Bell Canada Indexation of Pension Plan Class Action
Koskie Minsky LLP and McKenzie Lake Lawyers LLP commenced a class action against Bell Canada and affiliates arising out of the alleged incorrect approach used by the Defendants to calculate the cost of living indexation pursuant to the Bell Canada Pension Plan. It was alleged that Bell Canada adopted the incorrect approach to indexation such that over 35,000 retirees did not receive the correct Cost of Living Adjustment for the 2017 year. The statement of claim, issued on January 16, 2018, was on behalf of all persons entitled to benefits under the Plan, and who were entitled to receive indexed pension payments as of January 1, 2017.
In 2020, the Ontario Court of Appeal granted Judgment to the Class and decided that the correct rate of indexation for 2017 was 2%, instead of 1%. Therefore, the pensioners must receive a retroactive payment from January 1, 2017 to date. In addition, pension amounts in the future are to be adjusted accordingly.
On July 20, 2021, the Court approved an implementation plan proposed by counsel, including a retroactive payment to all class members and future entitlements, as well as the ancillary motions for approval of legal fees and other matters. The details of all the motions and the Court’s conclusions can be found in the Court’s Reasons for Decision.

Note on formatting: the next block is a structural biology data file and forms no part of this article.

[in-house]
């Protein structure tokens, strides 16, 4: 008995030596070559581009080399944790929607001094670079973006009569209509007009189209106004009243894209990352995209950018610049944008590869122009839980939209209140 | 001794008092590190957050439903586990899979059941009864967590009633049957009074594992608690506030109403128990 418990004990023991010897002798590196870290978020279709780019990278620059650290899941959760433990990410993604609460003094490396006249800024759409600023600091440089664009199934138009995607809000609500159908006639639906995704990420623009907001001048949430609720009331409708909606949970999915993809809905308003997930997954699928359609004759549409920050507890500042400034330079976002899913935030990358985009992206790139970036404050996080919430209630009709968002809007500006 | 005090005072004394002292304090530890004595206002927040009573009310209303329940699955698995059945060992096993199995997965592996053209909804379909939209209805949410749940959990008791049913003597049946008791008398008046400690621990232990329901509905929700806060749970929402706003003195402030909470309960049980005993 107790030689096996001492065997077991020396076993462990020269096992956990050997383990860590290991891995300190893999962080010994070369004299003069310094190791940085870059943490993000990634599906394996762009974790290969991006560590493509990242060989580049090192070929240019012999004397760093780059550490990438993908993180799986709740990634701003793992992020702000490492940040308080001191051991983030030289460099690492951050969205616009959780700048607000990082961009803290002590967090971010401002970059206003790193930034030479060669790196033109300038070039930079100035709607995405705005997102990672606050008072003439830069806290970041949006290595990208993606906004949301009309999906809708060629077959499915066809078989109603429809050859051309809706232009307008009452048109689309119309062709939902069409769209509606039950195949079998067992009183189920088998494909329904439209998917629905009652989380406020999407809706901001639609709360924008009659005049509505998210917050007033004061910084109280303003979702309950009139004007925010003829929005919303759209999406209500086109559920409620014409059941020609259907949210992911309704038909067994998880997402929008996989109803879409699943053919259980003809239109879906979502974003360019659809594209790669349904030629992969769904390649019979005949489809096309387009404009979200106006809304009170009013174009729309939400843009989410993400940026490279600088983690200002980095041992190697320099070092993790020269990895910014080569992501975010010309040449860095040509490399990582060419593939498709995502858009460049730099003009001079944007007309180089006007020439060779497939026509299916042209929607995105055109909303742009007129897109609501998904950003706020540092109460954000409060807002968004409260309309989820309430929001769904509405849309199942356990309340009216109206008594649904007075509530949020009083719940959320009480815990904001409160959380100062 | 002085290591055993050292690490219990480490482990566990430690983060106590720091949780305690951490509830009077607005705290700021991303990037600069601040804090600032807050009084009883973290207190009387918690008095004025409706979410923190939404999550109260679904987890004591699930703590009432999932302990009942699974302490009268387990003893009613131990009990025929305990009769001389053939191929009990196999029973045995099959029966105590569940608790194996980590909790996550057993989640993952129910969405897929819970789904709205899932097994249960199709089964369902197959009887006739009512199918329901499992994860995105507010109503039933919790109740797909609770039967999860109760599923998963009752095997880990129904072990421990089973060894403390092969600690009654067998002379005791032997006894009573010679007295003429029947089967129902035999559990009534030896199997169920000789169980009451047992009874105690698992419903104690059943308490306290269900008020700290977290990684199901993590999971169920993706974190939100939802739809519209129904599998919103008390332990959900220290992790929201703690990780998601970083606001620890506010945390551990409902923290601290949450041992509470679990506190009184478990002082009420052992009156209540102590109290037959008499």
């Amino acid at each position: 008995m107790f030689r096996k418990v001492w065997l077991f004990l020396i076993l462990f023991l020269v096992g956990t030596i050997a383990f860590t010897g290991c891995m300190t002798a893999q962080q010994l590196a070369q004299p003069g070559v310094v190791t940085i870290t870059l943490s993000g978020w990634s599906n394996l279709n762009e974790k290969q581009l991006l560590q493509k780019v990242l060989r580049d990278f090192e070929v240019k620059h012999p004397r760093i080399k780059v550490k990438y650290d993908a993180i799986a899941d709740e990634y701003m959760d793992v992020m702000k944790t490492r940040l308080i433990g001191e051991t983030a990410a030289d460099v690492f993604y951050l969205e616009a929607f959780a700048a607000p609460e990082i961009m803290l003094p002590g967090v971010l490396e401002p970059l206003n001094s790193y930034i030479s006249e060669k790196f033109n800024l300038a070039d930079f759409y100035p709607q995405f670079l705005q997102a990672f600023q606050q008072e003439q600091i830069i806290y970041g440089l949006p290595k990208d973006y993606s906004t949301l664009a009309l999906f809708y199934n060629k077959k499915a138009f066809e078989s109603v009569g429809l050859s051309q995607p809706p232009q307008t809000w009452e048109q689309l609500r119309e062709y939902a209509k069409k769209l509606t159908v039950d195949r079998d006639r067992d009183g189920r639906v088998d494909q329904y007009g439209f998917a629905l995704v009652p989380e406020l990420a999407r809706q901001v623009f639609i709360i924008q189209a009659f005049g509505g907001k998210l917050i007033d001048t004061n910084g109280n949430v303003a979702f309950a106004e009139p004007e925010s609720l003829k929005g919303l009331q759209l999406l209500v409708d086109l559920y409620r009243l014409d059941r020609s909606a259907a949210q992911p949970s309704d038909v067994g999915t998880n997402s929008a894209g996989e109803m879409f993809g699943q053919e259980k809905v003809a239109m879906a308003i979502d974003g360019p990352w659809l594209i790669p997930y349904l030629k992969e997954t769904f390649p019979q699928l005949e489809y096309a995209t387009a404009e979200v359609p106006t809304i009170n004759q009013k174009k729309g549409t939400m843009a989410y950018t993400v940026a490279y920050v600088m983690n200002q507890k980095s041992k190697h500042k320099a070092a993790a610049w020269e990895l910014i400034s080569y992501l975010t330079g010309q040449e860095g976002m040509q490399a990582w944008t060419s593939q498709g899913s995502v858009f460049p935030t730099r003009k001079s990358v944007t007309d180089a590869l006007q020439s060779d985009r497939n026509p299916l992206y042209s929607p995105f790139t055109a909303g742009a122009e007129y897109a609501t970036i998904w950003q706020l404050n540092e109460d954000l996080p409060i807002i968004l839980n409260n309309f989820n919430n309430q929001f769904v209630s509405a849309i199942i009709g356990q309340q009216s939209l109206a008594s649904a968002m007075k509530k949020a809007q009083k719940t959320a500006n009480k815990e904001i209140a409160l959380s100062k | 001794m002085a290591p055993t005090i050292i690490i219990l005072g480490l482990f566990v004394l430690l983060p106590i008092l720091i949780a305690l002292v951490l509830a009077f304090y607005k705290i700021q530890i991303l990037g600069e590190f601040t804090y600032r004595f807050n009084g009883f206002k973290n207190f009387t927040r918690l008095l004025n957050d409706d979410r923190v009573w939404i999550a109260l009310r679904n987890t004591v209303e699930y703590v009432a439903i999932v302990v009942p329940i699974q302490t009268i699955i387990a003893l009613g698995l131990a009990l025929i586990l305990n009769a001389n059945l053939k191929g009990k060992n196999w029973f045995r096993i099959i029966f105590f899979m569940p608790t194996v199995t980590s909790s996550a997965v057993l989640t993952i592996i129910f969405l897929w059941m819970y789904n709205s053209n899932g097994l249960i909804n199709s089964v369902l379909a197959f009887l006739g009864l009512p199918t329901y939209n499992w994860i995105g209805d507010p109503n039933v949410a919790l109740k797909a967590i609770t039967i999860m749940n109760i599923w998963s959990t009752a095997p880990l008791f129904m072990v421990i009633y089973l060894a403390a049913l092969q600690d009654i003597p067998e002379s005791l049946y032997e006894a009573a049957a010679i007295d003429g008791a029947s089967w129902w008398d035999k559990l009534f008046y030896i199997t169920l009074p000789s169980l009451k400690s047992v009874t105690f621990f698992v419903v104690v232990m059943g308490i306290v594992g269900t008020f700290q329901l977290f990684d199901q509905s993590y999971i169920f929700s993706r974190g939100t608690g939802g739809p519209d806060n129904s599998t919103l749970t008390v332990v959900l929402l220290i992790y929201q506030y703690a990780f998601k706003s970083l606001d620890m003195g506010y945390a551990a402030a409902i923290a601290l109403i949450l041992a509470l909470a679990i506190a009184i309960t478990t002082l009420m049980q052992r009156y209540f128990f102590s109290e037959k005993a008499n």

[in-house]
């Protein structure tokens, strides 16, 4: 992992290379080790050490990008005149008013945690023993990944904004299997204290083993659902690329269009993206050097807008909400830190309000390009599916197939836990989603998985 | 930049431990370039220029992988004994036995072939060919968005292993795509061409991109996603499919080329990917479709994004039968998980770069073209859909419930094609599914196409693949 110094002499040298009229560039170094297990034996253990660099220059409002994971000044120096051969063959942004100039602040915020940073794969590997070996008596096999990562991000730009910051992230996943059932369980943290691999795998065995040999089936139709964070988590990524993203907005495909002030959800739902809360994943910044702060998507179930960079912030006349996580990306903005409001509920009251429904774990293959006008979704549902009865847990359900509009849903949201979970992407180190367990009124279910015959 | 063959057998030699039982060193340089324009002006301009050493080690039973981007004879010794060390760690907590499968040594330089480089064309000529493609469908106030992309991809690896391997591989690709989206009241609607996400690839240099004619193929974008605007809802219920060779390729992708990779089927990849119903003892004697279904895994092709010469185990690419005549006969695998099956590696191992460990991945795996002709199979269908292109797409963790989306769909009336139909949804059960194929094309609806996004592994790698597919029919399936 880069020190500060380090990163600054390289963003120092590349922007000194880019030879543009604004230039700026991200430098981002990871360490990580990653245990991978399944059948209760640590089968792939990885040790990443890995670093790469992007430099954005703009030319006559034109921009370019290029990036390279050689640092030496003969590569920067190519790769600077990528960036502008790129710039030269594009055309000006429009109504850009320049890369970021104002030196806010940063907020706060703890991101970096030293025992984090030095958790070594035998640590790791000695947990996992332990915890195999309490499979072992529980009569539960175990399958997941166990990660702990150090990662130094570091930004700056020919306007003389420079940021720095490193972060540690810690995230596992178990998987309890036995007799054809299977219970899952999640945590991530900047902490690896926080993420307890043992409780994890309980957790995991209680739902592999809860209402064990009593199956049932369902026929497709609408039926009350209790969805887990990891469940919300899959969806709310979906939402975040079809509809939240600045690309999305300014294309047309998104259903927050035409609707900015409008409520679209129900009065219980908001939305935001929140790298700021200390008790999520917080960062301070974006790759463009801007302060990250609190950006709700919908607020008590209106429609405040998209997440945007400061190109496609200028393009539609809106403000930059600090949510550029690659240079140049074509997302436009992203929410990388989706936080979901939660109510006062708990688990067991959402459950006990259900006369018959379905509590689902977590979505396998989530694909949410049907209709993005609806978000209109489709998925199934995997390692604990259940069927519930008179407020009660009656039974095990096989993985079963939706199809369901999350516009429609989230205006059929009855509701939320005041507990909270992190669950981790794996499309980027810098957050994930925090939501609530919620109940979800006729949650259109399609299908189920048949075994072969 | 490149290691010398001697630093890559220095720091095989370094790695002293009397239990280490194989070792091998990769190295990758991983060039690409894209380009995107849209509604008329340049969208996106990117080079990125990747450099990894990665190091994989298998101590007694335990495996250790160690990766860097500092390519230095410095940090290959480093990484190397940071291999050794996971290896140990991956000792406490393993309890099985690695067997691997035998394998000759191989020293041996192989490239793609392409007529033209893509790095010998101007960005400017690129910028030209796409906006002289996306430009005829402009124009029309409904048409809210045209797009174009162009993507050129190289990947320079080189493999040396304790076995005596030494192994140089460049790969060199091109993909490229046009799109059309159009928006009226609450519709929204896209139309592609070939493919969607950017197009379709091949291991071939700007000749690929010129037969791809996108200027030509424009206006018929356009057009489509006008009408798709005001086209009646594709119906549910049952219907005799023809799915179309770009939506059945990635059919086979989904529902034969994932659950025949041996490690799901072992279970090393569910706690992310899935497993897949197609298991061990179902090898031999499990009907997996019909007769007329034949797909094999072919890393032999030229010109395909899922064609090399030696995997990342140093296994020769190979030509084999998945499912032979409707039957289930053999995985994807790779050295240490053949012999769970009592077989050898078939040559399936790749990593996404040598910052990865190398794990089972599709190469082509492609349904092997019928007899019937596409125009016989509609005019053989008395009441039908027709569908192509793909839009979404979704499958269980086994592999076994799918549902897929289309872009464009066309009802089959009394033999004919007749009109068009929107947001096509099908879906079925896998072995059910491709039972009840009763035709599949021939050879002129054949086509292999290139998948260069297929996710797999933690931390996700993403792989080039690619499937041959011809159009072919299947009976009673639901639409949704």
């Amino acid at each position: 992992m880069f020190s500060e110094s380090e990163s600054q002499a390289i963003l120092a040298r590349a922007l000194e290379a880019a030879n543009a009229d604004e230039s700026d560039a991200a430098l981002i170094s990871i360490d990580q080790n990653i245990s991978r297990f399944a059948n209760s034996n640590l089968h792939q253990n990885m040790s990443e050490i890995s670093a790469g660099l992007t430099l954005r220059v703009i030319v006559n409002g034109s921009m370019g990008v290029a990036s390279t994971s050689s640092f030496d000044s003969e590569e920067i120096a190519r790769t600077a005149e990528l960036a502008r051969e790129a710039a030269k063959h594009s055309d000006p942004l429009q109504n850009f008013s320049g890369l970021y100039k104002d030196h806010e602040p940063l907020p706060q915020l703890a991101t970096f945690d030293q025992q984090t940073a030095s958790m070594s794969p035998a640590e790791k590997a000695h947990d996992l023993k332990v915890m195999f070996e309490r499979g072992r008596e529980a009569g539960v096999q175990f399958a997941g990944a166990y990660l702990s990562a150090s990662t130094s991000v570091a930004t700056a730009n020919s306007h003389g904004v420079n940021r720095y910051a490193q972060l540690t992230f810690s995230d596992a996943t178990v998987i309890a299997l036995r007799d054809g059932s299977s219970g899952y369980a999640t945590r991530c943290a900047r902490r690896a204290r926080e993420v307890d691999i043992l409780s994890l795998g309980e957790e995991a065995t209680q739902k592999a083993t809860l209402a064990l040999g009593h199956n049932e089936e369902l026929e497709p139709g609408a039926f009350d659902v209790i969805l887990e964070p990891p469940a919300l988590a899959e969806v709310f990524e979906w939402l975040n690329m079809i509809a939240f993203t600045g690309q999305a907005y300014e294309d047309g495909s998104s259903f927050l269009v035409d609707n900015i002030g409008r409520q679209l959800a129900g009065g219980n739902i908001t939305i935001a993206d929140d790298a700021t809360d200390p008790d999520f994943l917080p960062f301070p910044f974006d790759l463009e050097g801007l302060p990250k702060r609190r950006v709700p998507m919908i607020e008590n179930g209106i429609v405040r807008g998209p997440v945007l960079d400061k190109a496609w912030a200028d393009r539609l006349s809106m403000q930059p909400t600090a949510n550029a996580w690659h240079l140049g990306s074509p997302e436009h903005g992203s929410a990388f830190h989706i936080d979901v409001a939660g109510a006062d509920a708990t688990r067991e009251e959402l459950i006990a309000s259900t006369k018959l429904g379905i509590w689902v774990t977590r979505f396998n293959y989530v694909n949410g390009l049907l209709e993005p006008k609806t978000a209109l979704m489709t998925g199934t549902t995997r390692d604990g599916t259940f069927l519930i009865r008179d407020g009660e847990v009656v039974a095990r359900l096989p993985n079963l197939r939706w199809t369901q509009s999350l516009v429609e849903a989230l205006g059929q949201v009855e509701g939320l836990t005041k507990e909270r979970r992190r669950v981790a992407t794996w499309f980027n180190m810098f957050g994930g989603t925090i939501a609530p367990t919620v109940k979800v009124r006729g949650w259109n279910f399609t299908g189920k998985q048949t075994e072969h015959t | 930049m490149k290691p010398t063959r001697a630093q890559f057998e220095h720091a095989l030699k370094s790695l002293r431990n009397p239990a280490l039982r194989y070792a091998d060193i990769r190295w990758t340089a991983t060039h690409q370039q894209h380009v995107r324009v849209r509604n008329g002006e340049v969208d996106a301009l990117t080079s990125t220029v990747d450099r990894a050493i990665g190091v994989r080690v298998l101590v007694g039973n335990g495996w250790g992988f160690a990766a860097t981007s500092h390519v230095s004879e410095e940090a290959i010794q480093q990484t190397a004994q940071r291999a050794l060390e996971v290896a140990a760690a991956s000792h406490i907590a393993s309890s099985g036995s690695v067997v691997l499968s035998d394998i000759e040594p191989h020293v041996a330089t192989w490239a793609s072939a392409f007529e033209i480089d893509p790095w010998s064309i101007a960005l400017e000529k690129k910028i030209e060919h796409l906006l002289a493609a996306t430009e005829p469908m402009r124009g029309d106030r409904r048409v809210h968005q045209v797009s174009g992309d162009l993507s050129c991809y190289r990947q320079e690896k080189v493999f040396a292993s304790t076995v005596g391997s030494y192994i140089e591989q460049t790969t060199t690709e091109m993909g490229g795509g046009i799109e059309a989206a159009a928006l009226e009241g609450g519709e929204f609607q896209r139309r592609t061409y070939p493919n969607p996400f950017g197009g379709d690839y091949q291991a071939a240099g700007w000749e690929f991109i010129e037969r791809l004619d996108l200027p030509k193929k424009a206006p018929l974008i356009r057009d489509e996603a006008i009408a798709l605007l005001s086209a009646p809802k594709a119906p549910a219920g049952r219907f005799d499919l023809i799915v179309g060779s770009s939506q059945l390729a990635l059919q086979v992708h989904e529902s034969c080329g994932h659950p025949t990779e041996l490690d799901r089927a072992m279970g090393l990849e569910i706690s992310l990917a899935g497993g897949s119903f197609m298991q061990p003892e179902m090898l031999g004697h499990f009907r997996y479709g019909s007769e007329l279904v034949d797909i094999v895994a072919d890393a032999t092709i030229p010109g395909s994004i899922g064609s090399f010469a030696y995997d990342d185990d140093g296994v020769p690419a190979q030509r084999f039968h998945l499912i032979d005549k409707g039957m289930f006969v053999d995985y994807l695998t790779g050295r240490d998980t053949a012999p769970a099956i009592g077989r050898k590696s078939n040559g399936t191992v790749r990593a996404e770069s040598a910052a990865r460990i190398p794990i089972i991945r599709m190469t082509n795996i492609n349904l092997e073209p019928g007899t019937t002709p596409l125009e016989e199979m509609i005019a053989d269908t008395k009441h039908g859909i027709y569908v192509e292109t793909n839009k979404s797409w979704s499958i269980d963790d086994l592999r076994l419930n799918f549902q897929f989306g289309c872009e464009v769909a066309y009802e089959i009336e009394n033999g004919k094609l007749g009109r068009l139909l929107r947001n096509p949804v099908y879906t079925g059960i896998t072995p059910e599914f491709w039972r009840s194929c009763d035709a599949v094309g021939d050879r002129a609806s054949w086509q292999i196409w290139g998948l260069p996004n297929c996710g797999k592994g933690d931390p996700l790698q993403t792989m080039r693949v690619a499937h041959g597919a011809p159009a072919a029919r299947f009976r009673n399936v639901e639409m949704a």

The approved implementation plan includes a retroactive payment as well as increased pension payments going forward to reflect the increased indexation. The total amount of the retroactive payments to all Class members is estimated by an actuary to be $35.8 million on the Calculation Date of October 1, 2021, before applicable deductions. The retroactive payments will be made directly to all class members in October, 2021.
In addition, all future pension benefit payments to Class Members from the Plan after the Payment Date will reflect an indexation increase of 2% for the 2017 year rather than 1%. The actuaries previously estimated that the present value of the amount necessary to fund the cost of the lost 1% pension increase for the class was approximately $103 million.
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